Any Limb or Multiple Limbs
Concentration no less than 3.0%
Remember – Tissue Gas caused by Clostridium perfringens is the fastest “known” generation-duplicating organism in the universe and require immediate treatment.
These cases can be quite difficult and can create wreak havoc to the embalmer, if not properly equipped. Proper chemical choice is vital to the destruction of the bacteria. If proper steps are not taken a body can decompose to the point of unrecognizable within a matter of a few hours. Time is of the essence.
Dilution – approx. 11.5 -12 oz. per gallon solution (Using a 33 index) Use Dilution Calculator for all other index’s
Repeat steps 1-5 as needed. Use professional judgment, but approximately 1 gal for every 50 lb. of body weight should be considered.
Authorization to perform embalming procedures above and beyond “NORMAL EMBLMAING” is strongly recommended and may be required in some situations.
Perform a 6-point vessel raise. I suggest using a bra-strap incision for both L & R Carotid arteries so that the embalmer can easily locate the Subclavian artery, which leads into the Axillary artery of the arms. Both Carotid and Axillary arteries can be injected from one incision site.
Semi-lunar incision on severe cases helps eliminate tissue gas from traveling up the arm and into the neck and face.
Tie off or clamp all arteries and next, open vessels (the “tie-off” should be proximal to the abdomen and the open incision should be distal from the “tie-off”). This will allow arterial gas to escape but also disallow the possible spread of gas from the abdomen to further spread into the extremities during injection.
Open all veins adjacent to the raised arteries. Do not close off drainage.
Inject each artery of the 6-point individually and separately from each other. This will reduce the risk of mobilizing the bacterial spore to other areas of the body. (Disinfect the arterial tube after each injection site and before inserting it into the next artery).
Restricted Cervical Injection (RCI) – First injection should be up into the face and head via Common Carotid Arteries. Injecting up the head first, will decrease the chances of transferring the bacteria to the head in the event you would normally inject other arteries first. Inject the carotid arteries separate. First inject the Left then the Right carotid, in that order. Do not use a “Y-injector”. Full control over each side independently is not only vital for flow control but will also help to expel trapped gas from within the arteries (as the embalmer injects up the left carotid artery, gas will be forced out of the open incision in the RCC artery as well as the RJV).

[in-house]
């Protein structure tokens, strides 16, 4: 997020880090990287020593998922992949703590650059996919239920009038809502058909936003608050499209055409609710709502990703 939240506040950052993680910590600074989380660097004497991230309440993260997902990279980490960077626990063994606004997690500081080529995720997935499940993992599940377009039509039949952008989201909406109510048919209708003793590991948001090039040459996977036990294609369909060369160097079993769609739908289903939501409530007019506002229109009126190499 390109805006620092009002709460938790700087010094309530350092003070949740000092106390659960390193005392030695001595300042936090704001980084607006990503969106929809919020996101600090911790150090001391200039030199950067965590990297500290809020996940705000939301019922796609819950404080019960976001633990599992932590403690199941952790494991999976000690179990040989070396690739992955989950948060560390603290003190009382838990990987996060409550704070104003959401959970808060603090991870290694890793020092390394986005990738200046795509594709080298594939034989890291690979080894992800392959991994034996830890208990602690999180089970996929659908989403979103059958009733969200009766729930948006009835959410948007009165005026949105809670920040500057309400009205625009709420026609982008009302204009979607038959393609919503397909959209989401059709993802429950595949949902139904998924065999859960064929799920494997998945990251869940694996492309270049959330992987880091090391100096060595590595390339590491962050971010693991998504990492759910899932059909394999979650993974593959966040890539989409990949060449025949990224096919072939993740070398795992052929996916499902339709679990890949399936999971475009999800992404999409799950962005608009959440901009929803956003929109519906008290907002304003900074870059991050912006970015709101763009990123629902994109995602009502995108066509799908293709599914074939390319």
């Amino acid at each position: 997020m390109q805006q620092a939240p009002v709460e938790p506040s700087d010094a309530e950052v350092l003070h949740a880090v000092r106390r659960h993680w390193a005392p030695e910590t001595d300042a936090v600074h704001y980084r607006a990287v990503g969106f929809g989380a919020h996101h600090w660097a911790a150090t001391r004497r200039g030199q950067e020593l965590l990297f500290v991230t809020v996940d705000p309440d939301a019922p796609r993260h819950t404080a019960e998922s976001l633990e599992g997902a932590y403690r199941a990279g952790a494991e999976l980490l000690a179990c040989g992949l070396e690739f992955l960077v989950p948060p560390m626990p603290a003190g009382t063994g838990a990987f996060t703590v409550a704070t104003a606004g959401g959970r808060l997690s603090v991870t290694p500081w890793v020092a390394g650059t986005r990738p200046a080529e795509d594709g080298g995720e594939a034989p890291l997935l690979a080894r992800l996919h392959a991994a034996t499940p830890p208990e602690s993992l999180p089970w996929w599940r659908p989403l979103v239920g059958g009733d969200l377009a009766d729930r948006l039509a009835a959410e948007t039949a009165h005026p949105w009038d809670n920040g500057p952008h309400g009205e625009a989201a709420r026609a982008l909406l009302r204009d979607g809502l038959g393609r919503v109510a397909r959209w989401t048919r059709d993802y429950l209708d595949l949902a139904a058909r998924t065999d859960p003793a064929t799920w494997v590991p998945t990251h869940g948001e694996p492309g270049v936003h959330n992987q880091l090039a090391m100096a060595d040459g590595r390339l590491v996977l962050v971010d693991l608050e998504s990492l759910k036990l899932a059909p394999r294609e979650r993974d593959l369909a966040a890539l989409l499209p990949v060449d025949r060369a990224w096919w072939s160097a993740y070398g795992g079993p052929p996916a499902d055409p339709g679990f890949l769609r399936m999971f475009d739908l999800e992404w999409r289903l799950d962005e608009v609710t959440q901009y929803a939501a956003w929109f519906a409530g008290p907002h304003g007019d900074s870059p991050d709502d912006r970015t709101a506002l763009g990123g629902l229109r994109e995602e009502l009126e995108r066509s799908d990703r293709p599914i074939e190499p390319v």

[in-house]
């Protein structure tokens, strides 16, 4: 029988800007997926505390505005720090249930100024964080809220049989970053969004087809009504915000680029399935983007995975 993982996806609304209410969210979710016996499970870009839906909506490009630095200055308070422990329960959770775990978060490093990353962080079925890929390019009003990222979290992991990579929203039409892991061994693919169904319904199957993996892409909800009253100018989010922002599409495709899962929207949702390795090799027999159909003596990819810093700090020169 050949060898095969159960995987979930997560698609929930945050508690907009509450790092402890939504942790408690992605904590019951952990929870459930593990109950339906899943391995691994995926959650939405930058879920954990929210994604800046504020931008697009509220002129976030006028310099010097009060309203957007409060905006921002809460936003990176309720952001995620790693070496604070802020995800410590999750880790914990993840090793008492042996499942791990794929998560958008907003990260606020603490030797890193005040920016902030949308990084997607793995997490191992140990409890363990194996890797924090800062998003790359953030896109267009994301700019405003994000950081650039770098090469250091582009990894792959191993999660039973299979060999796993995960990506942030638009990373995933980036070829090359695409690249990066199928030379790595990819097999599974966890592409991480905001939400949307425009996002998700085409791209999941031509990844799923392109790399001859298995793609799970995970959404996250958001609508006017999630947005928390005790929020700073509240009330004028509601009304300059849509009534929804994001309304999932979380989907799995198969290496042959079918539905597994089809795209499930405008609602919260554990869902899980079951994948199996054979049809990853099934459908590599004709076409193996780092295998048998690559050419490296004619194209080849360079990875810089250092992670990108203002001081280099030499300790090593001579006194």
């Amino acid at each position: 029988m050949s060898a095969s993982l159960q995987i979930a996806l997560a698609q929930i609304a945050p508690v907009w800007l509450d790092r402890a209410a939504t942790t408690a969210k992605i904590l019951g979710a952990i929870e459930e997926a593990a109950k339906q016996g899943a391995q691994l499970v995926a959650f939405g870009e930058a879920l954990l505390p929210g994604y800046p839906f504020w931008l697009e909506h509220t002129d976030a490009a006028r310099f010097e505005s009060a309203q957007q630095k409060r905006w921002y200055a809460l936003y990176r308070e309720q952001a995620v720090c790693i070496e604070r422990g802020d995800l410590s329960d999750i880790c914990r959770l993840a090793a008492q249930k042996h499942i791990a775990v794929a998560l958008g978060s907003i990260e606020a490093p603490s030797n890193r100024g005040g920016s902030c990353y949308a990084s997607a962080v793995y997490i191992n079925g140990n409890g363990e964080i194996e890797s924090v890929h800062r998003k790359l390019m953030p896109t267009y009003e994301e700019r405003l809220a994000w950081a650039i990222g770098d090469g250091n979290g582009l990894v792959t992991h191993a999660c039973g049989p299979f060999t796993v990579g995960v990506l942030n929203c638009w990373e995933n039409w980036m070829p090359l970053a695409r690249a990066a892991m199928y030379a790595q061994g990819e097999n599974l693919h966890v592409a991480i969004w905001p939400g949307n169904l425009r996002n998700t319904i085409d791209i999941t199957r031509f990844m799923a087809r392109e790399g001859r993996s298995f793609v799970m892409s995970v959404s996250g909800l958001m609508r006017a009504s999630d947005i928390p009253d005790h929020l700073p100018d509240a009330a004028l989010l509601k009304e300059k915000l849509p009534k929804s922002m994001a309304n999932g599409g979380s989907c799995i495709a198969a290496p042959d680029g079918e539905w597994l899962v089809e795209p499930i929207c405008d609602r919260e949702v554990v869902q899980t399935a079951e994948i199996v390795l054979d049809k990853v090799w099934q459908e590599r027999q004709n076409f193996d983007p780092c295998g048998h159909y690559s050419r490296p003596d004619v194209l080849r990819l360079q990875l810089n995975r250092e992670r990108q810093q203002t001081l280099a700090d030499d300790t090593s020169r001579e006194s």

Inject both Axillary arteries first the right then the left. (order is not critically important) Sever all arteries and veins leading back towards the body and head at this point to eliminate potential mobilization of the bacteria to other parts of the body. Drainage should take place at the injection area.
If the tissue gas is severe in the hand, several external punctures with a disinfected needle may be used to release the gas from the tissue. Before using this technique the needle should be submerged into Premium Cavity fluid. After the puncture technique gentle massaging of the tissue will encourage the gas to escape. More punctures may be necessary. For extreme gas build-up a 3-inch incision may be made on the forearm just superior to the wrist and between the ulna and radial bones. Lightly massage the gas towards the incision allowing the gas to escape the body. Further treat the area with Cavity fluid using a syringe and needle if necessary.
After embalming, under cutting with a new scalpel blade up the neckline and into the subcutaneous tissue of the face may be a necessary step in preventing further spreading of the bacteria. Hypodermically inject undiluted Premium Cavity fluid in tissue surrounding the neck such as the Deltoids, Trapezii and Pectoralis muscles. Cotton soaked with Premium Cavity or STOP may need to be placed inside the incisions overnight. Examine body before leaving for the evening. Instruct night staff (if available) to inspect the body every hour and make a note of it on the case report.
Buy some time. 24-hours should be sufficient time to detect further spread of the gas-causing bacteria. Visitation should not be scheduled for at least 48 hours after embalming.